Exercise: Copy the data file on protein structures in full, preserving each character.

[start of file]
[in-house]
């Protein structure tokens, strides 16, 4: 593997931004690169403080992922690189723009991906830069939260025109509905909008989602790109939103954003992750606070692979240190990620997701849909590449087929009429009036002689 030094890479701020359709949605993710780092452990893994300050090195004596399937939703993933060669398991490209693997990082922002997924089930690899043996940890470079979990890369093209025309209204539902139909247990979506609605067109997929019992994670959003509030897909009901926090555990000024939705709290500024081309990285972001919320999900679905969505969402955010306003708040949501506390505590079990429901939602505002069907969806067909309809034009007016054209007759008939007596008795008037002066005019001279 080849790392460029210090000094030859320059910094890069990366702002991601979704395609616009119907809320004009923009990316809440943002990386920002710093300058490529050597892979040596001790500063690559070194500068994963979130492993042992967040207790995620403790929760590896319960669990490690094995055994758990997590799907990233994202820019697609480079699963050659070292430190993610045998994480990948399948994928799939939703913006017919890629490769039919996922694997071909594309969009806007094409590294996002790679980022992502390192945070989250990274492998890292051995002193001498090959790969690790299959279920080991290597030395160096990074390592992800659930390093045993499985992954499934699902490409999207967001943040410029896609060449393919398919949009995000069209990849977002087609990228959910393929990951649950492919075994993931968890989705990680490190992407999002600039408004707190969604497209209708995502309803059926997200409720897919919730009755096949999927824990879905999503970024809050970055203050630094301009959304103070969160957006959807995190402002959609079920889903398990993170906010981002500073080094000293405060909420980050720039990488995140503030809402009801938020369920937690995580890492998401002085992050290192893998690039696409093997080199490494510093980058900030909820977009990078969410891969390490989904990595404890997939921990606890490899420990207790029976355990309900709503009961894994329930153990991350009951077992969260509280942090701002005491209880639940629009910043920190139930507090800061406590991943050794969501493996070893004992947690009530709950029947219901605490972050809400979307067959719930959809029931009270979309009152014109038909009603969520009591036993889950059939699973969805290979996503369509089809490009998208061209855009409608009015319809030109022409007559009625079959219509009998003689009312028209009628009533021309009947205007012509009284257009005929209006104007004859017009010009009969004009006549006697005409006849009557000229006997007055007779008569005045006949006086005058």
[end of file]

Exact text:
[in-house]
């Protein structure tokens, strides 16, 4: 593997931004690169403080992922690189723009991906830069939260025109509905909008989602790109939103954003992750606070692979240190990620997701849909590449087929009429009036002689 030094890479701020359709949605993710780092452990893994300050090195004596399937939703993933060669398991490209693997990082922002997924089930690899043996940890470079979990890369093209025309209204539902139909247990979506609605067109997929019992994670959003509030897909009901926090555990000024939705709290500024081309990285972001919320999900679905969505969402955010306003708040949501506390505590079990429901939602505002069907969806067909309809034009007016054209007759008939007596008795008037002066005019001279 080849790392460029210090000094030859320059910094890069990366702002991601979704395609616009119907809320004009923009990316809440943002990386920002710093300058490529050597892979040596001790500063690559070194500068994963979130492993042992967040207790995620403790929760590896319960669990490690094995055994758990997590799907990233994202820019697609480079699963050659070292430190993610045998994480990948399948994928799939939703913006017919890629490769039919996922694997071909594309969009806007094409590294996002790679980022992502390192945070989250990274492998890292051995002193001498090959790969690790299959279920080991290597030395160096990074390592992800659930390093045993499985992954499934699902490409999207967001943040410029896609060449393919398919949009995000069209990849977002087609990228959910393929990951649950492919075994993931968890989705990680490190992407999002600039408004707190969604497209209708995502309803059926997200409720897919919730009755096949999927824990879905999503970024809050970055203050630094301009959304103070969160957006959807995190402002959609079920889903398990993170906010981002500073080094000293405060909420980050720039990488995140503030809402009801938020369920937690995580890492998401002085992050290192893998690039696409093997080199490494510093980058900030909820977009990078969410891969390490989904990595404890997939921990606890490899420990207790029976355990309900709503009961894994329930153990991350009951077992969260509280942090701002005491209880639940629009910043920190139930507090800061406590991943050794969501493996070893004992947690009530709950029947219901605490972050809400979307067959719930959809029931009270979309009152014109038909009603969520009591036993889950059939699973969805290979996503369509089809490009998208061209855009409608009015319809030109022409007559009625079959219509009998003689009312028209009628009533021309009947205007012509009284257009005929209006104007004859017009010009009969004009006549006697005409006849009557000229006997007055007779008569005045006949006086005058």